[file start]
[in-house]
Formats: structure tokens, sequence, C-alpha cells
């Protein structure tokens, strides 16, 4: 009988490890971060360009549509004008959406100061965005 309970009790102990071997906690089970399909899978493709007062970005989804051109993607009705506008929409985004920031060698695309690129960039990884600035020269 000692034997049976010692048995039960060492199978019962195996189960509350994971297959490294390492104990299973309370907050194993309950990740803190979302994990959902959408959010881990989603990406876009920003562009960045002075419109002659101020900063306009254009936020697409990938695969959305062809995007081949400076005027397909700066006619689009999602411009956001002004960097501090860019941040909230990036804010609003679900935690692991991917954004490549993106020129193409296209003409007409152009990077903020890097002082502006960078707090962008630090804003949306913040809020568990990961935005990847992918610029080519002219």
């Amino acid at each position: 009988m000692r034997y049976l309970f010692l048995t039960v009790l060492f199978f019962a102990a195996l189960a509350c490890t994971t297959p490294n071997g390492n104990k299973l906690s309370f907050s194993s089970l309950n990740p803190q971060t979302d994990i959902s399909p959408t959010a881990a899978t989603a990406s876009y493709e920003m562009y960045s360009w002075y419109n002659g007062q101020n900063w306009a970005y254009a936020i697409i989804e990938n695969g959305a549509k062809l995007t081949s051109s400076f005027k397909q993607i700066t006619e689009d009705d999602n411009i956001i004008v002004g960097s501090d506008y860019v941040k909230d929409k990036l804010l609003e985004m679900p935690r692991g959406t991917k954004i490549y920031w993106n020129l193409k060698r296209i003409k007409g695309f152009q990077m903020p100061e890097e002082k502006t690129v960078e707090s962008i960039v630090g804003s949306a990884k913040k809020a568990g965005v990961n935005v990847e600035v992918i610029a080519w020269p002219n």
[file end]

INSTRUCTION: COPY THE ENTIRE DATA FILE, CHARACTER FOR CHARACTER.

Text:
[in-house]
Formats: structure tokens, sequence, C-alpha cells
């Protein structure tokens, strides 16, 4: 009988490890971060360009549509004008959406100061965005 309970009790102990071997906690089970399909899978493709007062970005989804051109993607009705506008929409985004920031060698695309690129960039990884600035020269 000692034997049976010692048995039960060492199978019962195996189960509350994971297959490294390492104990299973309370907050194993309950990740803190979302994990959902959408959010881990989603990406876009920003562009960045002075419109002659101020900063306009254009936020697409990938695969959305062809995007081949400076005027397909700066006619689009999602411009956001002004960097501090860019941040909230990036804010609003679900935690692991991917954004490549993106020129193409296209003409007409152009990077903020890097002082502006960078707090962008630090804003949306913040809020568990990961935005990847992918610029080519002219």
């Amino acid at each position: 009988m000692r034997y049976l309970f010692l048995t039960v009790l060492f199978f019962a102990a195996l189960a509350c490890t994971t297959p490294n071997g390492n104990k299973l906690s309370f907050s194993s089970l309950n990740p803190q971060t979302d994990i959902s399909p959408t959010a881990a899978t989603a990406s876009y493709e920003m562009y960045s360009w002075y419109n002659g007062q101020n900063w306009a970005y254009a936020i697409i989804e990938n695969g959305a549509k062809l995007t081949s051109s400076f005027k397909q993607i700066t006619e689009d009705d999602n411009i956001i004008v002004g960097s501090d506008y860019v941040k909230d929409k990036l804010l609003e985004m679900p935690r692991g959406t991917k954004i490549y920031w993106n020129l193409k060698r296209i003409k007409g695309f152009q990077m903020p100061e890097e002082k502006t690129v960078e707090s962008i960039v630090g804003s949306a990884k913040k809020a568990g965005v990961n935005v990847e600035v992918i610029a080519w020269p002219n």